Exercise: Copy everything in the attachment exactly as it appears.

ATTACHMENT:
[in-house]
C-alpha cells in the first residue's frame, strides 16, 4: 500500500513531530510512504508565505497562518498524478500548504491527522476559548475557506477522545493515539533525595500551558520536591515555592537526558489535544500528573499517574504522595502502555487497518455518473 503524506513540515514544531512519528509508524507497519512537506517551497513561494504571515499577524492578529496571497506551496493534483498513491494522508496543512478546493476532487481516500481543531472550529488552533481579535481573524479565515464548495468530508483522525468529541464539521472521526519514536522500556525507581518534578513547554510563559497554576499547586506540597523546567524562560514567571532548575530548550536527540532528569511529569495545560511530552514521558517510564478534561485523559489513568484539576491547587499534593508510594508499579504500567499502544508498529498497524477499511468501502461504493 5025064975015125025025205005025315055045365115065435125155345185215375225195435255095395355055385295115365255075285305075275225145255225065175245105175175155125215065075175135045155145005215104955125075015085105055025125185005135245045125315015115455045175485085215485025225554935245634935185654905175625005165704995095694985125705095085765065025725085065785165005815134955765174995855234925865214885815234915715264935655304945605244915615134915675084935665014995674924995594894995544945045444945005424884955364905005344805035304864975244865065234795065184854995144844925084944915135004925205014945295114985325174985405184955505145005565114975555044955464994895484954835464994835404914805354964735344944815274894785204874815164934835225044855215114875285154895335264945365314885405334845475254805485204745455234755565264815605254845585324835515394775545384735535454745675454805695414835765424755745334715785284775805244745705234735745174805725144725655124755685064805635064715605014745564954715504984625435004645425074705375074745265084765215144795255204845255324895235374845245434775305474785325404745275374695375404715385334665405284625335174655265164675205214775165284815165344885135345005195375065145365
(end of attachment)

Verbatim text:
[in-house]
C-alpha cells in the first residue's frame, strides 16, 4: 500500500513531530510512504508565505497562518498524478500548504491527522476559548475557506477522545493515539533525595500551558520536591515555592537526558489535544500528573499517574504522595502502555487497518455518473 503524506513540515514544531512519528509508524507497519512537506517551497513561494504571515499577524492578529496571497506551496493534483498513491494522508496543512478546493476532487481516500481543531472550529488552533481579535481573524479565515464548495468530508483522525468529541464539521472521526519514536522500556525507581518534578513547554510563559497554576499547586506540597523546567524562560514567571532548575530548550536527540532528569511529569495545560511530552514521558517510564478534561485523559489513568484539576491547587499534593508510594508499579504500567499502544508498529498497524477499511468501502461504493 5025064975015125025025205005025315055045365115065435125155345185215375225195435255095395355055385295115365255075285305075275225145255225065175245105175175155125215065075175135045155145005215104955125075015085105055025125185005135245045125315015115455045175485085215485025225554935245634935185654905175625005165704995095694985125705095085765065025725085065785165005815134955765174995855234925865214885815234915715264935655304945605244915615134915675084935665014995674924995594894995544945045444945005424884955364905005344805035304864975244865065234795065184854995144844925084944915135004925205014945295114985325174985405184955505145005565114975555044955464994895484954835464994835404914805354964735344944815274894785204874815164934835225044855215114875285154895335264945365314885405334845475254805485204745455234755565264815605254845585324835515394775545384735535454745675454805695414835765424755745334715785284775805244745705234735745174805725144725655124755685064805635064715605014745564954715504984625435004645425074705375074745265084765215144795255204845255324895235374845245434775305474785325404745275374695375404715385334665405284625335174655265164675205214775165284815165344885135345005195375065145365